It is with both appreciation and sadness that MCC phases out of the community development efforts we’ve supported in Okhaldhunga District through various partners since 2010. This year we are especially grateful for our partner, SAHAS Nepal, whose food security and livelihoods work in Okhaldhunga we have had the privilege of supporting for the past seven years, thanks to our funding partner, the Canadian Foodgrains Bank (CFGB).
SAHAS has built the capacity of 6 networks of community-based organizations (CBOs) to strategically mobilize 80 CBOs throughout Okhaldhunga, directly impacting over 8,000 people. SAHAS’s approach of building the capacity of CBO networks ensures that the impacts of the project are sustainable, linked to government services, and motivated through grassroots organizing. Furthermore, CBOs give group members the opportunity to save funds and access revolving loans.
During the last 3 years of implementing the Nutrition and Food Security Improvement Project (NFSIP), 864 people were trained in nutrition, 594 trained in vegetable cultivation (of which the most under-resourced received inputs for improved production), and 597 trained in and received inputs for livestock production. As a result, the percentage of households now able to eat at least 2 complete meals a day has increased from 7% to 56%, average annual income from agricultural activities increased by over 500%, and 24% of group members are reinvesting the profit they’ve earned into their agro-businesses.
Kamal Singh Rai’s story demonstrates the transformative impact the NFSIP project has had on the lives of farmers in Okhaldhunga. Kamal, a 45-year old from Manebhangyang Rural Municipality, owns 9 ropanis of land. However, the land is steep and was insufficient to feed his wife and 3 children for more than 4 months a year. Reluctantly, Kamal risked his own life to feed his family by working at a coal mine in India, cutting 30 feet below ground for months at a time. Still, the wages from this work were only sufficient to feed his family for 6 months. In search of a better opportunity, Kamal worked in Saudia Arabia from 2004-2014, sadly returning home a decade later after the sudden death of his wife. With the full responsibility of raising his daughters and son now weighing on his shoulders, he did masonry work to make ends meet.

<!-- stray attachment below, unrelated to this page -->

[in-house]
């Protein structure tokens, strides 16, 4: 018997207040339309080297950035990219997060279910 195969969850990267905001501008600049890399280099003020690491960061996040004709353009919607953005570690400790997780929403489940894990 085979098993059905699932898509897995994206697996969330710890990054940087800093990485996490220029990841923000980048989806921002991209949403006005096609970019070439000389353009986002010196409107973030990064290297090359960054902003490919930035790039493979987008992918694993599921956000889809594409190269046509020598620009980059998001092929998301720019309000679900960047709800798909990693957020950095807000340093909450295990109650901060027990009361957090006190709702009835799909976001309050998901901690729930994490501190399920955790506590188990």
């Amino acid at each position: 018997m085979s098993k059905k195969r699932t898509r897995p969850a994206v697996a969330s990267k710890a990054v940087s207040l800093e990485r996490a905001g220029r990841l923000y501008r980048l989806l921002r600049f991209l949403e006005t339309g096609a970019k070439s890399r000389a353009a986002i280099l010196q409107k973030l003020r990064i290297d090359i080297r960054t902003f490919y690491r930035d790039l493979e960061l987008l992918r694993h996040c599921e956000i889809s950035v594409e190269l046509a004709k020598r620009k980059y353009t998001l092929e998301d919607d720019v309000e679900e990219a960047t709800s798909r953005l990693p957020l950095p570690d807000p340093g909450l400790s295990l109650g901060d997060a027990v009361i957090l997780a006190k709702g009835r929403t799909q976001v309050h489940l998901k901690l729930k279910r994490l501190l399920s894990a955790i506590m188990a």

Meanwhile, in June 2015, a farmers group was formed in Kamal’s village by PRS Nepal, a CBO network supported by SAHAS. Kamal decided to become a member. In 2017 the group started receiving trainings and support through the NFSIP project. With an improved understanding of vegetable cultivation, livestock management, soil management and market linkages, alongside inputs for setting up a greenhouse and drip irrigation system, Kamal began cultivating off-season vegetables and replacing portions of his land with high-value crops.
Despite many challenges and setbacks, Kamal worked hard. With the technical support of PRS and SAHAS staff, he is now earning 70,000 to 105,000 rupees a year from his commercial vegetable and livestock production efforts. This income has allowed him to reinvest in purchasing another greenhouse, and pay for his family’s food, health care and education needs.
Kamal shares, “Being a father, it is my responsibility to give a quality education to my children and make their future bright. I’m proud to invest my income in my children’s future!”